For Oliver Clegg, creating a new series of paintings entails settling on a specific, concrete motif and proceeding to riff on it, mercilessly. Among his chosen subject matter over the past decade: Happy Meal toys, images for which he sourced via eBay listings and deflated balloons emblazoned with iconic cartoon characters. The focus of the Brooklyn-based artist’s latest show, “We Cat” at Journal Gallery, as one can infer from the title, is cats. Two dozen paintings, all completed this year, manifest through as many variations on the feline form.
In Miro, Clegg’s own grey tabby reclines in a blue chair. Behind it, in a mirror, the scene recedes into infinity, but its front-facing orientation indicates the presence of a second mirror just off the canvas. In imagining the physical orientation of this unseen mirror, the viewer, while gazing at the tableau, is also peering through the proverbial looking glass.
Clegg tends to embrace this cheeky manner of visual trickery—that is, built on illusionistic setups, rendered naturalistically and with spatial accuracy—across otherwise distinct bodies of work. It’s this proclivity that, approached with his technical know-how, gives rise to compositions with something of a Surrealist bent. Consider Maggie, in which a white cat’s face emerges seamlessly from a spiraling tower of soft-serve ice cream.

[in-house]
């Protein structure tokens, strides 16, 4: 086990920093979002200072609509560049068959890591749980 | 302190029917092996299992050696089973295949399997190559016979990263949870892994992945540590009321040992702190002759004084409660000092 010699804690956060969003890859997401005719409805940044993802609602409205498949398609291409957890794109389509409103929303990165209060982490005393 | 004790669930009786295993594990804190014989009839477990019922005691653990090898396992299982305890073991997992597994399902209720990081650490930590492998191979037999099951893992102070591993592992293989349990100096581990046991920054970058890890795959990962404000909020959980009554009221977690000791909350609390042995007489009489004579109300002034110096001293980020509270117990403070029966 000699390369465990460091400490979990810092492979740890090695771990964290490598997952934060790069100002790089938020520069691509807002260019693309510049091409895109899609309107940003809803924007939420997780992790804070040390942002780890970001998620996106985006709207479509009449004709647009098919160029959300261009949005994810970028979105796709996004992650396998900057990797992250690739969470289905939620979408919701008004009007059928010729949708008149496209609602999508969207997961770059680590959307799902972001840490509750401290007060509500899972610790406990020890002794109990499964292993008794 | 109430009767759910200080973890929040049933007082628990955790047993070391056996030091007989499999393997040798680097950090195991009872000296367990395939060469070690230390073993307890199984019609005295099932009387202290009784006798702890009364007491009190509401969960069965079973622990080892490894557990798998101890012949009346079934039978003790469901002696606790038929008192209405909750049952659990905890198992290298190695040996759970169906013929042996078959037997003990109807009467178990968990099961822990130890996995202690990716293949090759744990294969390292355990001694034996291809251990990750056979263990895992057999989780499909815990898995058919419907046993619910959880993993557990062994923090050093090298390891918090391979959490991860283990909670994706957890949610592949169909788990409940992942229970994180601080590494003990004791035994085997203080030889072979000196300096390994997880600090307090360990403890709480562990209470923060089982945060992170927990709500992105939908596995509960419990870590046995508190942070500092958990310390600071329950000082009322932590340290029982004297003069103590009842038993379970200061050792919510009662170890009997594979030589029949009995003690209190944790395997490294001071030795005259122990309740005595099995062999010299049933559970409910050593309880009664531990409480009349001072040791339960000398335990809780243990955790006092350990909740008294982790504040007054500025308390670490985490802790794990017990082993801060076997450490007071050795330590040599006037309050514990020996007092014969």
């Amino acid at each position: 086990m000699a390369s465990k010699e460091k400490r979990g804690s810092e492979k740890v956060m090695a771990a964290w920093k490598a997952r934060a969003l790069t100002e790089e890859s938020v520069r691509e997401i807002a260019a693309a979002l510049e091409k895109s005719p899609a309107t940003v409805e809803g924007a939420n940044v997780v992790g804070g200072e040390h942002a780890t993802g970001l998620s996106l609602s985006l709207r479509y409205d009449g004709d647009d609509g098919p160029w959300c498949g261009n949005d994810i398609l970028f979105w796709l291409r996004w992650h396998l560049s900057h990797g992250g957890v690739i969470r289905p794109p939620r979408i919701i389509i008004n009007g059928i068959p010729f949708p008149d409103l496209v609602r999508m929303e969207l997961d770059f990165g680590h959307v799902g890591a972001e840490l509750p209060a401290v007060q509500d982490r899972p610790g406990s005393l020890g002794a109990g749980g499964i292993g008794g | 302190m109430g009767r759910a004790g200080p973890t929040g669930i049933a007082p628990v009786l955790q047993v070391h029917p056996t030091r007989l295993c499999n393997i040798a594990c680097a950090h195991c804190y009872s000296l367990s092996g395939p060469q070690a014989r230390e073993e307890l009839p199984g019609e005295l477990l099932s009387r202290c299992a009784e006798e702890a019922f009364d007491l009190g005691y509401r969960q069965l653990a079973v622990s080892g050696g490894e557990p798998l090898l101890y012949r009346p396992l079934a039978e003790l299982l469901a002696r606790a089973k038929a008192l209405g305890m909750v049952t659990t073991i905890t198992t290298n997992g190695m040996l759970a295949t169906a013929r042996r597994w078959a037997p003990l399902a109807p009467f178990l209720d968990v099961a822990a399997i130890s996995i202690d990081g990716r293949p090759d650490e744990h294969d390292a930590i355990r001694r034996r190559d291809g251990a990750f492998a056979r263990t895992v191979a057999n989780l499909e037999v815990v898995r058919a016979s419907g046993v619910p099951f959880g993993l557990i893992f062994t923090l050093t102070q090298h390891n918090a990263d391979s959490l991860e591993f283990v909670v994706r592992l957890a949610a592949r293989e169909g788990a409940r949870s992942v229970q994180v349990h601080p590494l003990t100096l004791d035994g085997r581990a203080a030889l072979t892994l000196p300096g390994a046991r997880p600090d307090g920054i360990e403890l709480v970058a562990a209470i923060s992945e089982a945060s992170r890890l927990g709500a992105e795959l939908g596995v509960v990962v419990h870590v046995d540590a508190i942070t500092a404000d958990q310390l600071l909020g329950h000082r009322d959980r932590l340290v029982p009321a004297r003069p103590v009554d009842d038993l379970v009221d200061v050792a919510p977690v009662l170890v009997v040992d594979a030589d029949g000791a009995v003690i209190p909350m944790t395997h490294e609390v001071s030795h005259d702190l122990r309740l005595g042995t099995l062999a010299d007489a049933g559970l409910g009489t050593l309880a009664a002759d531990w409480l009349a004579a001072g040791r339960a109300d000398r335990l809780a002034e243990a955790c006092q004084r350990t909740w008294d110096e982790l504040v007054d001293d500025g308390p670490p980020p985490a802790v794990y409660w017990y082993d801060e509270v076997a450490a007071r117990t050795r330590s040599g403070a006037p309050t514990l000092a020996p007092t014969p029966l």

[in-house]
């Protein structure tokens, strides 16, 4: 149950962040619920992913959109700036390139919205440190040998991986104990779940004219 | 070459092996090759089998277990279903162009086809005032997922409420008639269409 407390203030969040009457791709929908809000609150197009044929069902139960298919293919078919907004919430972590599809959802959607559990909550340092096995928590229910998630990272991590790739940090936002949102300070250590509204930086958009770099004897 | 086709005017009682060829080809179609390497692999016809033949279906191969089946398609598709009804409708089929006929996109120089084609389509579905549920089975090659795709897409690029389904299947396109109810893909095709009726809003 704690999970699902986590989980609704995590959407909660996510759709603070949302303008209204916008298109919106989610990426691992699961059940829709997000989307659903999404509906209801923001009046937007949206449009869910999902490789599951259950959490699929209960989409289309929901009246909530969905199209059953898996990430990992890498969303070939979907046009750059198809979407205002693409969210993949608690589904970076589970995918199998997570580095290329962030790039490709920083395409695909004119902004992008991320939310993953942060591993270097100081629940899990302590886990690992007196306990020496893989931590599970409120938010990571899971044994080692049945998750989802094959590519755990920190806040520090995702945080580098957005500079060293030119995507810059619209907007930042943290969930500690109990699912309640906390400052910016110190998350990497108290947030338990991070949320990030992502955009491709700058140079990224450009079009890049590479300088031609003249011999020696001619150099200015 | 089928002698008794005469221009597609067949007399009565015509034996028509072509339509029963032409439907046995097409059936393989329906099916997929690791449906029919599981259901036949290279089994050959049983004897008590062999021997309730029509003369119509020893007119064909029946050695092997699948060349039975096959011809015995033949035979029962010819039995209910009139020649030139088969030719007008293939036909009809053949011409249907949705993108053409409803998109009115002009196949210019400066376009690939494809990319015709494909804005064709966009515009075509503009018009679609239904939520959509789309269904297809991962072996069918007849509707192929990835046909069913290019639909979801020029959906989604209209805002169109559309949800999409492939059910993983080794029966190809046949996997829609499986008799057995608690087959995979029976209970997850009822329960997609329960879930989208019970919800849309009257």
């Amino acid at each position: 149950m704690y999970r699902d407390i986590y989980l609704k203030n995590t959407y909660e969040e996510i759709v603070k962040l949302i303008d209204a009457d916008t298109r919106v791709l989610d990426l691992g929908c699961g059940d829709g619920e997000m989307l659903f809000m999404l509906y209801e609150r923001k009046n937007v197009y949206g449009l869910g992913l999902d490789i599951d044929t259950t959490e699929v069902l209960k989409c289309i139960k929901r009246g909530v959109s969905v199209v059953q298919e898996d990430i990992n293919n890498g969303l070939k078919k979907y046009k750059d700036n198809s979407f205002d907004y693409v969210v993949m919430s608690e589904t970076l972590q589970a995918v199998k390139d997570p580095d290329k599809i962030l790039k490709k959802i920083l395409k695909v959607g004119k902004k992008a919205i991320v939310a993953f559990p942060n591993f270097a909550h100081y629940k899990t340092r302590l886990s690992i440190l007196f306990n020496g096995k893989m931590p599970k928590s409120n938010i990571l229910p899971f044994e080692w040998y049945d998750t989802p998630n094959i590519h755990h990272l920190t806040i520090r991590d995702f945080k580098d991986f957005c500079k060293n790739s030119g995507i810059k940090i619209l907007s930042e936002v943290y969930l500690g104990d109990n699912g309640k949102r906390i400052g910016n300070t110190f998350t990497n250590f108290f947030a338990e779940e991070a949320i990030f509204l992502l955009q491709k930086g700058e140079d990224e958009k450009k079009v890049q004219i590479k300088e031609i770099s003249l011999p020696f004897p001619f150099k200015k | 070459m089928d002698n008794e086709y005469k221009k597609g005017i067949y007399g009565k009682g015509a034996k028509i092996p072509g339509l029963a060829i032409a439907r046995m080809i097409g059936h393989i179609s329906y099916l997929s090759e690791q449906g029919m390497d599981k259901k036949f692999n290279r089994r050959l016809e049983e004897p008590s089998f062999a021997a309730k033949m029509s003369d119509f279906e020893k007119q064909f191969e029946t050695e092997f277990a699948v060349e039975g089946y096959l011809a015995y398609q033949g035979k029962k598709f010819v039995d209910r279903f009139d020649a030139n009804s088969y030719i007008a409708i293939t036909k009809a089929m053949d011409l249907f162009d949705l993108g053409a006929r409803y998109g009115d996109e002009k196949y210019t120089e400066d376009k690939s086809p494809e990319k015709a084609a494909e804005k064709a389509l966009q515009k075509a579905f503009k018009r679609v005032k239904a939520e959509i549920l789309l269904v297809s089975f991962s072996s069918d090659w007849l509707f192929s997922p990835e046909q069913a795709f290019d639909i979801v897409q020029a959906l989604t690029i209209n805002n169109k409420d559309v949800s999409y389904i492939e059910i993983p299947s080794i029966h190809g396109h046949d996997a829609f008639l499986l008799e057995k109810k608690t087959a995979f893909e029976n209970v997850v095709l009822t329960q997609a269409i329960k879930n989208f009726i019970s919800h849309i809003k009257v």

Cartoon characters, in Clegg’s practice, make for perennial source material—and the paintings in “We Cat” are hardly exempt. Felix portrays the titular animated cat as a hot-air balloon, while Tom offers a portrait of Tom—as in, Tom and Jerry—captured, by the looks of it, moments after the accident-prone predator’s face collided with a blunt object. Other pieces pull from a more personal realm: Clegg’s young daughter provided the red marker-rendered cat drawing replicated in Luna.
Beyond painting, Clegg has long incorporated participatory aspects into his broader practice. Take, for instance, when he hosted a “Game Day Triathlon” at Cabinet magazine’s offices in 2014, wherein players competed to win board games for a grand prize. As part of the festivities around “We Cat,” which is open over Halloween, Clegg, with Journal Gallery, is throwing a Halloween party. To enter, guests must arrive in costume—and all costumes must be cats. —Rachel Small
Oliver Clegg, Astro, 2021. Oil on linen, 40 x 30 inches.